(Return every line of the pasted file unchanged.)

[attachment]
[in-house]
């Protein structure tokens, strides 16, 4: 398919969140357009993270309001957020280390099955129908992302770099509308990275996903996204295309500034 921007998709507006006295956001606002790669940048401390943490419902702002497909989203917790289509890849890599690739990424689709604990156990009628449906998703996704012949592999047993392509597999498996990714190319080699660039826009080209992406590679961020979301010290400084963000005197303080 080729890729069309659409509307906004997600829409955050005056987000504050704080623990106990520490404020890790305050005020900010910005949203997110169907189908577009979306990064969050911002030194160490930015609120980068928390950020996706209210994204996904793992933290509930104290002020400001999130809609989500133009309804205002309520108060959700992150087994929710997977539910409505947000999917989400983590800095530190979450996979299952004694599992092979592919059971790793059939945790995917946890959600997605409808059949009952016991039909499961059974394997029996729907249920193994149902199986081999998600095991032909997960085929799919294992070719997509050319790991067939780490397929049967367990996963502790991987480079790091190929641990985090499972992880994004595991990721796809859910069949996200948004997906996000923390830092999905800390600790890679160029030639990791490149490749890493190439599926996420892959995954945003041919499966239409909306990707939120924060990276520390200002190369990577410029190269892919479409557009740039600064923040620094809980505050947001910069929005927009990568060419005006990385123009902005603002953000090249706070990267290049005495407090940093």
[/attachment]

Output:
[in-house]
């Protein structure tokens, strides 16, 4: 398919969140357009993270309001957020280390099955129908992302770099509308990275996903996204295309500034 921007998709507006006295956001606002790669940048401390943490419902702002497909989203917790289509890849890599690739990424689709604990156990009628449906998703996704012949592999047993392509597999498996990714190319080699660039826009080209992406590679961020979301010290400084963000005197303080 080729890729069309659409509307906004997600829409955050005056987000504050704080623990106990520490404020890790305050005020900010910005949203997110169907189908577009979306990064969050911002030194160490930015609120980068928390950020996706209210994204996904793992933290509930104290002020400001999130809609989500133009309804205002309520108060959700992150087994929710997977539910409505947000999917989400983590800095530190979450996979299952004694599992092979592919059971790793059939945790995917946890959600997605409808059949009952016991039909499961059974394997029996729907249920193994149902199986081999998600095991032909997960085929799919294992070719997509050319790991067939780490397929049967367990996963502790991987480079790091190929641990985090499972992880994004595991990721796809859910069949996200948004997906996000923390830092999905800390600790890679160029030639990791490149490749890493190439599926996420892959995954945003041919499966239409909306990707939120924060990276520390200002190369990577410029190269892919479409557009740039600064923040620094809980505050947001910069929005927009990568060419005006990385123009902005603002953000090249706070990267290049005495407090940093």